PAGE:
In The Beginning: they were named from horsesEdit
The Romanovs held power in Russia for like 300 years but their own origins were distinctly horsey. Officially they were employed to look after the Tsar's stallions in Moscow back in the 15th century. There are suggestions that when the candles were snuffed out, some of the Romanovs slept with the horses. It was warmer in the stable and the Romanovs loved the horses. And the horses loved Romanovs. Soon some family members were preferred to walk about on their hands and feet and developed the buck toothed look associated with hicks in the Hillbilly Lands of Deliverance County.
So the Romanov ancestry links them with some folks named after particular horses, although their wives had a different explanation and a strangely smug look of satisfaction most mornings. Boyar Ivan, a grandchild of a man whose first name was Roman, changed the family patronym to Romanov, thus beginning of the great Imperial Romanov family. This may not be the most inventive of ideas but the alternatives; O'Roman was rejected as "too Irish", Romanich "sounds like we have genital warts", and Ivan FitzRoman "Makes me sound like a goddam faggot". Economic advisers also suggested that Romanov would make by far the best vodka brand. Rumors persist, however, of a Scotch still bearing MacRoman are still whispered around the lochs of Glen Beaich.
The Daughter of RomanEdit
It was one of Roman's daughters called Anastasia Gymkhana who was noticed by Tsar Ivan IV jumping over fences in her back garden. At this stage Ivan wasn't yet terrible, merely generally irritable to extremely tetchy if his hot tea and vodka was not ready for him when he woke in the morning. Anastasia was crowned Tsarista and they made a happy picture, or rather icon, for the Russian people to look up to.
But Anastasia died when she broke her leg and had to be destroyed. For some reason Ivan thought she had been poisoned and grieved continually for a week. According to the "Chronicle of Mother Russia and all the little Russias" held at Kronstad University "Now ye Tsar was pissed, really pissed." It was at this point that he became Ivan the Terrible and took out his homicidal instincts out on everyone within reach including his eldest son, Ivan the Appalling, who got a fatal braining from his dad in an argument about whether he had ever been a good parent. Shortly 'the Terrible' was dead and his younger son Feodor the Feeble became Tsar but he was weak and addicted to home brewed cough mixture.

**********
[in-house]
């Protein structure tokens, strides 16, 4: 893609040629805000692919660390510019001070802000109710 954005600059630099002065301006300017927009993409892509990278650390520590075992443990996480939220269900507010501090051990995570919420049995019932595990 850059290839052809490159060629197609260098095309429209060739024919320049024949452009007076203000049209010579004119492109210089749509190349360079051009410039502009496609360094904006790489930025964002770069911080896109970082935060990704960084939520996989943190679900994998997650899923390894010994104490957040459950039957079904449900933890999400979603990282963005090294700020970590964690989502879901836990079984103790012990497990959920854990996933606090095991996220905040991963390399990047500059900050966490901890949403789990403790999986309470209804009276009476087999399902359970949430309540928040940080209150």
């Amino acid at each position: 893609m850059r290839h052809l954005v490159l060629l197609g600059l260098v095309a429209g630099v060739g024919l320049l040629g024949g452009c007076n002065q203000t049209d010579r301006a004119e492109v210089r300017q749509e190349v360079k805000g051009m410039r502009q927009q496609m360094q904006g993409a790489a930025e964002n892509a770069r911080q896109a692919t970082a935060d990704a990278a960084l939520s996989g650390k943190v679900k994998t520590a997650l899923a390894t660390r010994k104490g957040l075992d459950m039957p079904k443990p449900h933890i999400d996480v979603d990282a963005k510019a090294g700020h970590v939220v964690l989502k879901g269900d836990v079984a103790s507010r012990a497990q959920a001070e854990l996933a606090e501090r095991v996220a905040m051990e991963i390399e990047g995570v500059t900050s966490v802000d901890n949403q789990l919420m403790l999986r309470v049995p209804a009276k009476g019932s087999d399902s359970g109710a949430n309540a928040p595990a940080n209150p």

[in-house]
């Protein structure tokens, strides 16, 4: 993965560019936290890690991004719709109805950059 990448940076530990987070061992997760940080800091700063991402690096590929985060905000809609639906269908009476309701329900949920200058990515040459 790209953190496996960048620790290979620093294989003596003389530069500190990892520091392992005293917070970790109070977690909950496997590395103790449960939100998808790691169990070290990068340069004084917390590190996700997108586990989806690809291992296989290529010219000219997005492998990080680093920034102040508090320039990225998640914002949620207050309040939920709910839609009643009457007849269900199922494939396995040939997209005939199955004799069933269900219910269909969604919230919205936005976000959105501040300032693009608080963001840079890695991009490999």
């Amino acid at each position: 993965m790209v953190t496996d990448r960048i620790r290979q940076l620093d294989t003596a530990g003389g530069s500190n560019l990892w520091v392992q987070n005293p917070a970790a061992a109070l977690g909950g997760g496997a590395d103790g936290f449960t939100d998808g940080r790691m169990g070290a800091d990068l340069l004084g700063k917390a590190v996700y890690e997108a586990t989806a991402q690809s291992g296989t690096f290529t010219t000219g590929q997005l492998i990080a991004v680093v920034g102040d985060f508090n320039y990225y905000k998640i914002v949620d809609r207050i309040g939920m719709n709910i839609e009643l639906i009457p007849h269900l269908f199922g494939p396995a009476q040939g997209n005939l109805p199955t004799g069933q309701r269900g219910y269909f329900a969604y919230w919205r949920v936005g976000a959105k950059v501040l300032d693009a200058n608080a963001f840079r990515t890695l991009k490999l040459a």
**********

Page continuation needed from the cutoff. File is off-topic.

Time of TribblesEdit
Feodor took over the throne once his father had died, and he did pretty good considering his brother-in-law Boris Gudonov and his Romanov cousins were bitching about who would have the throne once he croaked. The sinister Boris also had Ivan the Terrible's youngest son, Dmitry (by another wife after Anastasia) done away so when Feodor died from a licking a dirty medicine spoon, Boris became Tsar. The Romanovs objected so Boris had them all exiled to Siberia to live in unheatable wooden shacks. Quite a few died there but enough survived as they hoped their political fortune would change.
Boris Gudunov was so unpopular that he was turned into an tragic opera and died when two fat ladies sat on him. A revolt was started in favour of an imposter claiming he was Dmitry (all grown up) and he took control of Moscow, killing Boris's son Feodor the Faucet. This was the Time of Tribbles when everyone wished for their own furry little animal and complete chaos in Russia. In amongst the confusion, the Romanovs slipped back to Moscow amongst them Feodor Nikitich Romanov, masquerading now as holy man called Filaret with a long beard and a bell. It got him the job of Patriarch of Moscow, a crucial post if you were in the business of icon kissing.